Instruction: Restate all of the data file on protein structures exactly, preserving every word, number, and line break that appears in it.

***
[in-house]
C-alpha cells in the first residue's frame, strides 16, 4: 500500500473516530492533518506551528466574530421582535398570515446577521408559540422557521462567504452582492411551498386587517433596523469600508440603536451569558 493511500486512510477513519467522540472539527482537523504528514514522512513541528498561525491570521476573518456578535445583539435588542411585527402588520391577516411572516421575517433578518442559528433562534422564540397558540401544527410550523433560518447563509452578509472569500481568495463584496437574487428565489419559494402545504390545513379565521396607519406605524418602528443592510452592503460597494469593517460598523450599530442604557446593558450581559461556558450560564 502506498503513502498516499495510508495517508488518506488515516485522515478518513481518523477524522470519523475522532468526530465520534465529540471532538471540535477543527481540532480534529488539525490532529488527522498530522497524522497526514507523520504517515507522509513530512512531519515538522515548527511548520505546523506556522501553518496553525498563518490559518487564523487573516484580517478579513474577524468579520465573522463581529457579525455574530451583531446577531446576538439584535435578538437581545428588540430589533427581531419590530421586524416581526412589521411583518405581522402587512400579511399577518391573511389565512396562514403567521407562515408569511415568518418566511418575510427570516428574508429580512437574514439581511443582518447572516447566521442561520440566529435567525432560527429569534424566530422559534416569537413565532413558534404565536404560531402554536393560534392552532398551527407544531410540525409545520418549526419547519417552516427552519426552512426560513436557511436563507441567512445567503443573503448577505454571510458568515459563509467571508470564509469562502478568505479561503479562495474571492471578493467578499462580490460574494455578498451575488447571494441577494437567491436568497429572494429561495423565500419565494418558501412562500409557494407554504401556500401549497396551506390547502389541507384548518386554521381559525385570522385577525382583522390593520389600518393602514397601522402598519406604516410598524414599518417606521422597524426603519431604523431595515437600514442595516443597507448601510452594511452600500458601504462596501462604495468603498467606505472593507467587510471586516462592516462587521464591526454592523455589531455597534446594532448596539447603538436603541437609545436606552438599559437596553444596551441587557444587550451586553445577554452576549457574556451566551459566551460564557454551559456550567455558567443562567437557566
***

[in-house]
C-alpha cells in the first residue's frame, strides 16, 4: 500500500473516530492533518506551528466574530421582535398570515446577521408559540422557521462567504452582492411551498386587517433596523469600508440603536451569558 493511500486512510477513519467522540472539527482537523504528514514522512513541528498561525491570521476573518456578535445583539435588542411585527402588520391577516411572516421575517433578518442559528433562534422564540397558540401544527410550523433560518447563509452578509472569500481568495463584496437574487428565489419559494402545504390545513379565521396607519406605524418602528443592510452592503460597494469593517460598523450599530442604557446593558450581559461556558450560564 502506498503513502498516499495510508495517508488518506488515516485522515478518513481518523477524522470519523475522532468526530465520534465529540471532538471540535477543527481540532480534529488539525490532529488527522498530522497524522497526514507523520504517515507522509513530512512531519515538522515548527511548520505546523506556522501553518496553525498563518490559518487564523487573516484580517478579513474577524468579520465573522463581529457579525455574530451583531446577531446576538439584535435578538437581545428588540430589533427581531419590530421586524416581526412589521411583518405581522402587512400579511399577518391573511389565512396562514403567521407562515408569511415568518418566511418575510427570516428574508429580512437574514439581511443582518447572516447566521442561520440566529435567525432560527429569534424566530422559534416569537413565532413558534404565536404560531402554536393560534392552532398551527407544531410540525409545520418549526419547519417552516427552519426552512426560513436557511436563507441567512445567503443573503448577505454571510458568515459563509467571508470564509469562502478568505479561503479562495474571492471578493467578499462580490460574494455578498451575488447571494441577494437567491436568497429572494429561495423565500419565494418558501412562500409557494407554504401556500401549497396551506390547502389541507384548518386554521381559525385570522385577525382583522390593520389600518393602514397601522402598519406604516410598524414599518417606521422597524426603519431604523431595515437600514442595516443597507448601510452594511452600500458601504462596501462604495468603498467606505472593507467587510471586516462592516462587521464591526454592523455589531455597534446594532448596539447603538436603541437609545436606552438599559437596553444596551441587557444587550451586553445577554452576549457574556451566551459566551460564557454551559456550567455558567443562567437557566